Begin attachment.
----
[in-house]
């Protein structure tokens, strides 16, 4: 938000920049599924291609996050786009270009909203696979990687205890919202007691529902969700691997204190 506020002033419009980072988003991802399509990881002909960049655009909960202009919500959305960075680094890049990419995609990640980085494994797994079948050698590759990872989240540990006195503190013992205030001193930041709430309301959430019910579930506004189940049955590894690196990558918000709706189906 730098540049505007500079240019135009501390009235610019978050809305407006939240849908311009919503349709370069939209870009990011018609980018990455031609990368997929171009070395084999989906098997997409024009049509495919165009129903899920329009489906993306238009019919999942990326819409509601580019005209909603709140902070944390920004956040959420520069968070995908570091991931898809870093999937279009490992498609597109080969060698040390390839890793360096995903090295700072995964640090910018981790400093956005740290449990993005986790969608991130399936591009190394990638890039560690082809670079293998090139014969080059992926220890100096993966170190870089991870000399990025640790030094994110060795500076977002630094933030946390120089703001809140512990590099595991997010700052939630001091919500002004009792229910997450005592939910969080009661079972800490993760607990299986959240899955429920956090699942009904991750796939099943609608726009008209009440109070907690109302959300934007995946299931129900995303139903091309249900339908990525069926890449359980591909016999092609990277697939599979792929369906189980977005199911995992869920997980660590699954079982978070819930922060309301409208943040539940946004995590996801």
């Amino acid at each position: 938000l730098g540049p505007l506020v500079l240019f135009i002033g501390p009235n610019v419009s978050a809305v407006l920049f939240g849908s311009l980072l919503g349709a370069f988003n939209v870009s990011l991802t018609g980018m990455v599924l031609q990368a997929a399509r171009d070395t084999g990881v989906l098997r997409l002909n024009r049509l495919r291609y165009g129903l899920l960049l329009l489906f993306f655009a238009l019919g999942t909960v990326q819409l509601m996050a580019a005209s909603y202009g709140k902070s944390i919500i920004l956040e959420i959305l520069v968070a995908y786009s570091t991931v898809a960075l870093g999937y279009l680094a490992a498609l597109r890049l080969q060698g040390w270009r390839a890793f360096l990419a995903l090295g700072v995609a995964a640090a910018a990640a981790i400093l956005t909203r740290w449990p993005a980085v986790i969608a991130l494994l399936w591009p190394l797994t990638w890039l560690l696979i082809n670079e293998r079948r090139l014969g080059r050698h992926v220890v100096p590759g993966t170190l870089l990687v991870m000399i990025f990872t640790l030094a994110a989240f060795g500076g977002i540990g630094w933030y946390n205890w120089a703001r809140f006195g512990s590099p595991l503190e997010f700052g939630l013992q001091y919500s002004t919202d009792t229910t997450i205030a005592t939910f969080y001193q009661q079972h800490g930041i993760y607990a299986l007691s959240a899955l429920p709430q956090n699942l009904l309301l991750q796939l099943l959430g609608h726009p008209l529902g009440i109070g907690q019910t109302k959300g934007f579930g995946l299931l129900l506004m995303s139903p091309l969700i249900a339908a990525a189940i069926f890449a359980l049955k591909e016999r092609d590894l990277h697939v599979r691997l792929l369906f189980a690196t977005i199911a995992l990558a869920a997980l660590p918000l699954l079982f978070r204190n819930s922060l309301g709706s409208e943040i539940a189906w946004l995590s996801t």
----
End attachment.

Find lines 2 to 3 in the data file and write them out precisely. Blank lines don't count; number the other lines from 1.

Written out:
């Protein structure tokens, strides 16, 4: 938000920049599924291609996050786009270009909203696979990687205890919202007691529902969700691997204190 506020002033419009980072988003991802399509990881002909960049655009909960202009919500959305960075680094890049990419995609990640980085494994797994079948050698590759990872989240540990006195503190013992205030001193930041709430309301959430019910579930506004189940049955590894690196990558918000709706189906 730098540049505007500079240019135009501390009235610019978050809305407006939240849908311009919503349709370069939209870009990011018609980018990455031609990368997929171009070395084999989906098997997409024009049509495919165009129903899920329009489906993306238009019919999942990326819409509601580019005209909603709140902070944390920004956040959420520069968070995908570091991931898809870093999937279009490992498609597109080969060698040390390839890793360096995903090295700072995964640090910018981790400093956005740290449990993005986790969608991130399936591009190394990638890039560690082809670079293998090139014969080059992926220890100096993966170190870089991870000399990025640790030094994110060795500076977002630094933030946390120089703001809140512990590099595991997010700052939630001091919500002004009792229910997450005592939910969080009661079972800490993760607990299986959240899955429920956090699942009904991750796939099943609608726009008209009440109070907690109302959300934007995946299931129900995303139903091309249900339908990525069926890449359980591909016999092609990277697939599979792929369906189980977005199911995992869920997980660590699954079982978070819930922060309301409208943040539940946004995590996801």
């Amino acid at each position: 938000l730098g540049p505007l506020v500079l240019f135009i002033g501390p009235n610019v419009s978050a809305v407006l920049f939240g849908s311009l980072l919503g349709a370069f988003n939209v870009s990011l991802t018609g980018m990455v599924l031609q990368a997929a399509r171009d070395t084999g990881v989906l098997r997409l002909n024009r049509l495919r291609y165009g129903l899920l960049l329009l489906f993306f655009a238009l019919g999942t909960v990326q819409l509601m996050a580019a005209s909603y202009g709140k902070s944390i919500i920004l956040e959420i959305l520069v968070a995908y786009s570091t991931v898809a960075l870093g999937y279009l680094a490992a498609l597109r890049l080969q060698g040390w270009r390839a890793f360096l990419a995903l090295g700072v995609a995964a640090a910018a990640a981790i400093l956005t909203r740290w449990p993005a980085v986790i969608a991130l494994l399936w591009p190394l797994t990638w890039l560690l696979i082809n670079e293998r079948r090139l014969g080059r050698h992926v220890v100096p590759g993966t170190l870089l990687v991870m000399i990025f990872t640790l030094a994110a989240f060795g500076g977002i540990g630094w933030y946390n205890w120089a703001r809140f006195g512990s590099p595991l503190e997010f700052g939630l013992q001091y919500s002004t919202d009792t229910t997450i205030a005592t939910f969080y001193q009661q079972h800490g930041i993760y607990a299986l007691s959240a899955l429920p709430q956090n699942l009904l309301l991750q796939l099943l959430g609608h726009p008209l529902g009440i109070g907690q019910t109302k959300g934007f579930g995946l299931l129900l506004m995303s139903p091309l969700i249900a339908a990525a189940i069926f890449a359980l049955k591909e016999r092609d590894l990277h697939v599979r691997l792929l369906f189980a690196t977005i199911a995992l990558a869920a997980l660590p918000l699954l079982f978070r204190n819930s922060l309301g709706s409208e943040i539940a189906w946004l995590s996801t």